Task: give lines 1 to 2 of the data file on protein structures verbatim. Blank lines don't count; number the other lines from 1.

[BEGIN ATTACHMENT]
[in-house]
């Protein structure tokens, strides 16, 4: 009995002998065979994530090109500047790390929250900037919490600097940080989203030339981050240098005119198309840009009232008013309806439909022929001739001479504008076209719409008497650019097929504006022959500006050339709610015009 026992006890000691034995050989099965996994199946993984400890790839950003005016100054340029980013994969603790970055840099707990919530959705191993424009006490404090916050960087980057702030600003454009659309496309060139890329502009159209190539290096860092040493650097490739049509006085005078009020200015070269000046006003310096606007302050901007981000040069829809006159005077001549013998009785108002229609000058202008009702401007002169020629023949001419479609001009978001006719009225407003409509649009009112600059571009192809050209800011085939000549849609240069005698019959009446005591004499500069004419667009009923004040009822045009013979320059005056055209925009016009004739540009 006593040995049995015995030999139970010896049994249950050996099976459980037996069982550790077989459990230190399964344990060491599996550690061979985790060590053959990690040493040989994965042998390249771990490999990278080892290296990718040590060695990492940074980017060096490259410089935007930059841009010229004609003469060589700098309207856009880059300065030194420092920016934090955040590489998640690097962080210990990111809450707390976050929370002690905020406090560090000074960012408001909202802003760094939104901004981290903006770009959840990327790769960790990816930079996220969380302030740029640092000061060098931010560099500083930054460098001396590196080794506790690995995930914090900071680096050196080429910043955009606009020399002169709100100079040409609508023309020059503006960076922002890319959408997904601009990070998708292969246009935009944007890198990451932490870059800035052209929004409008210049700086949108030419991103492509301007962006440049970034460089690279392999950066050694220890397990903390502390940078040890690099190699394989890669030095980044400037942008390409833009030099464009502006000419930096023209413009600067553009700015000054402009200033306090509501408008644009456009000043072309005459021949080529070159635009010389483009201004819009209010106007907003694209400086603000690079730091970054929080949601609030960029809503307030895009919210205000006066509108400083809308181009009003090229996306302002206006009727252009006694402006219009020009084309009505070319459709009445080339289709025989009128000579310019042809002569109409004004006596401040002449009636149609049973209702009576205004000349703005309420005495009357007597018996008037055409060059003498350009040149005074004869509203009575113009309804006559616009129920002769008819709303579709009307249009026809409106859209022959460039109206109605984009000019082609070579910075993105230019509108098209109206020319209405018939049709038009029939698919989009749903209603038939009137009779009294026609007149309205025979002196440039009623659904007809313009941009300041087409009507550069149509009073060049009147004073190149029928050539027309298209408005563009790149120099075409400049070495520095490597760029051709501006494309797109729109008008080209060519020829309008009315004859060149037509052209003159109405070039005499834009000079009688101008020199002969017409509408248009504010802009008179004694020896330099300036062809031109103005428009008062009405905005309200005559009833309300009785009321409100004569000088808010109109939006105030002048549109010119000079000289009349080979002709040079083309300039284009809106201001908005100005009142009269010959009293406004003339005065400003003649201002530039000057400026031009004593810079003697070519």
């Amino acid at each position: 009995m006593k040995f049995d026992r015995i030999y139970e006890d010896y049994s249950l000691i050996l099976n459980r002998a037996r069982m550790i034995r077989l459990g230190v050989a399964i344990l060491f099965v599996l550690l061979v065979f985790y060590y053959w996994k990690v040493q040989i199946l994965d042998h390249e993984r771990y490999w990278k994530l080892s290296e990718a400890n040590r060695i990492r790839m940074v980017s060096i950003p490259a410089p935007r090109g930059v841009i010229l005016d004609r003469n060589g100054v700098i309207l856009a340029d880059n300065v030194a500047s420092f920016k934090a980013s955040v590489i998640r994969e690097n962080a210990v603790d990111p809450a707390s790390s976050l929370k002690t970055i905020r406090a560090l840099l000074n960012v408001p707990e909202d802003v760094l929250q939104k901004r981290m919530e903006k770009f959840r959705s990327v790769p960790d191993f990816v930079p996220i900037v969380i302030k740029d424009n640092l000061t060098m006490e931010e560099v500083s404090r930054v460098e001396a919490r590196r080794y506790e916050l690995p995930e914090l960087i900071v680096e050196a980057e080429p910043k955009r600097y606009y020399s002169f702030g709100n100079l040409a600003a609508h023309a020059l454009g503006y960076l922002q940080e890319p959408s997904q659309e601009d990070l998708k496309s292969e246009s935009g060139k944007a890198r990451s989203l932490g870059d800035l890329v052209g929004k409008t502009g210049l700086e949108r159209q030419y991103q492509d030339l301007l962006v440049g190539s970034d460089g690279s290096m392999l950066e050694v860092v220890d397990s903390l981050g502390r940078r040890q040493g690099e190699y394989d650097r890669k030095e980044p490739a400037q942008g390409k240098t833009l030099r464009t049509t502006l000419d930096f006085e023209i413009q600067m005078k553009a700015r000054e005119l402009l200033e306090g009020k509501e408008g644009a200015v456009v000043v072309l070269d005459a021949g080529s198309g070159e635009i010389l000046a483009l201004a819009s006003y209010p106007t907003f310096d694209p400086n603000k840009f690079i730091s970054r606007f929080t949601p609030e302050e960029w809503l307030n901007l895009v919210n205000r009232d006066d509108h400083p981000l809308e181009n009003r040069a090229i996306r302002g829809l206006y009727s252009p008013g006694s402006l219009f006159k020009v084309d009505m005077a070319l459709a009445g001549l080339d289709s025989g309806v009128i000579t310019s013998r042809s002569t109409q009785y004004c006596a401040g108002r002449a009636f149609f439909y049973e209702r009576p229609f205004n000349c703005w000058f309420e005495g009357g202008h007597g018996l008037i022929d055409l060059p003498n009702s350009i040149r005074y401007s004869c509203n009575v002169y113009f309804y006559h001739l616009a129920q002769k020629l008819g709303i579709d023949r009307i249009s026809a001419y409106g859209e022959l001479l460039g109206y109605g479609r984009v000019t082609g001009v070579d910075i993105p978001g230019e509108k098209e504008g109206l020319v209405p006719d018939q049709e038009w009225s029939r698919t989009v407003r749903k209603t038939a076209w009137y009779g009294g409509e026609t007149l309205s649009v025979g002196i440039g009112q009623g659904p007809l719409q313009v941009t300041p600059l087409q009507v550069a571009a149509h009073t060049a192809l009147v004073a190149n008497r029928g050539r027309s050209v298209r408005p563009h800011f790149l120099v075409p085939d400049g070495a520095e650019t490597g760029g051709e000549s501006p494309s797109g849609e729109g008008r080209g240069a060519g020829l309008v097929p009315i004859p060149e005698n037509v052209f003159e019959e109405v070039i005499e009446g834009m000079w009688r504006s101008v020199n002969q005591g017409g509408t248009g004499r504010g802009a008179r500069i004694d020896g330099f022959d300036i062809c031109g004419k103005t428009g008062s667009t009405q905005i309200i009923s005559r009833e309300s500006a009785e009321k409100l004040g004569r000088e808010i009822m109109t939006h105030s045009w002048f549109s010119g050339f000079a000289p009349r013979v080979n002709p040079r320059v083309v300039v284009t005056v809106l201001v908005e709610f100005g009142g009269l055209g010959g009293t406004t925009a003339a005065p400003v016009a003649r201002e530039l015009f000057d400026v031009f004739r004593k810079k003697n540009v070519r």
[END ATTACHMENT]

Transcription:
[in-house]
């Protein structure tokens, strides 16, 4: 009995002998065979994530090109500047790390929250900037919490600097940080989203030339981050240098005119198309840009009232008013309806439909022929001739001479504008076209719409008497650019097929504006022959500006050339709610015009 026992006890000691034995050989099965996994199946993984400890790839950003005016100054340029980013994969603790970055840099707990919530959705191993424009006490404090916050960087980057702030600003454009659309496309060139890329502009159209190539290096860092040493650097490739049509006085005078009020200015070269000046006003310096606007302050901007981000040069829809006159005077001549013998009785108002229609000058202008009702401007002169020629023949001419479609001009978001006719009225407003409509649009009112600059571009192809050209800011085939000549849609240069005698019959009446005591004499500069004419667009009923004040009822045009013979320059005056055209925009016009004739540009 006593040995049995015995030999139970010896049994249950050996099976459980037996069982550790077989459990230190399964344990060491599996550690061979985790060590053959990690040493040989994965042998390249771990490999990278080892290296990718040590060695990492940074980017060096490259410089935007930059841009010229004609003469060589700098309207856009880059300065030194420092920016934090955040590489998640690097962080210990990111809450707390976050929370002690905020406090560090000074960012408001909202802003760094939104901004981290903006770009959840990327790769960790990816930079996220969380302030740029640092000061060098931010560099500083930054460098001396590196080794506790690995995930914090900071680096050196080429910043955009606009020399002169709100100079040409609508023309020059503006960076922002890319959408997904601009990070998708292969246009935009944007890198990451932490870059800035052209929004409008210049700086949108030419991103492509301007962006440049970034460089690279392999950066050694220890397990903390502390940078040890690099190699394989890669030095980044400037942008390409833009030099464009502006000419930096023209413009600067553009700015000054402009200033306090509501408008644009456009000043072309005459021949080529070159635009010389483009201004819009209010106007907003694209400086603000690079730091970054929080949601609030960029809503307030895009919210205000006066509108400083809308181009009003090229996306302002206006009727252009006694402006219009020009084309009505070319459709009445080339289709025989009128000579310019042809002569109409004004006596401040002449009636149609049973209702009576205004000349703005309420005495009357007597018996008037055409060059003498350009040149005074004869509203009575113009309804006559616009129920002769008819709303579709009307249009026809409106859209022959460039109206109605984009000019082609070579910075993105230019509108098209109206020319209405018939049709038009029939698919989009749903209603038939009137009779009294026609007149309205025979002196440039009623659904007809313009941009300041087409009507550069149509009073060049009147004073190149029928050539027309298209408005563009790149120099075409400049070495520095490597760029051709501006494309797109729109008008080209060519020829309008009315004859060149037509052209003159109405070039005499834009000079009688101008020199002969017409509408248009504010802009008179004694020896330099300036062809031109103005428009008062009405905005309200005559009833309300009785009321409100004569000088808010109109939006105030002048549109010119000079000289009349080979002709040079083309300039284009809106201001908005100005009142009269010959009293406004003339005065400003003649201002530039000057400026031009004593810079003697070519």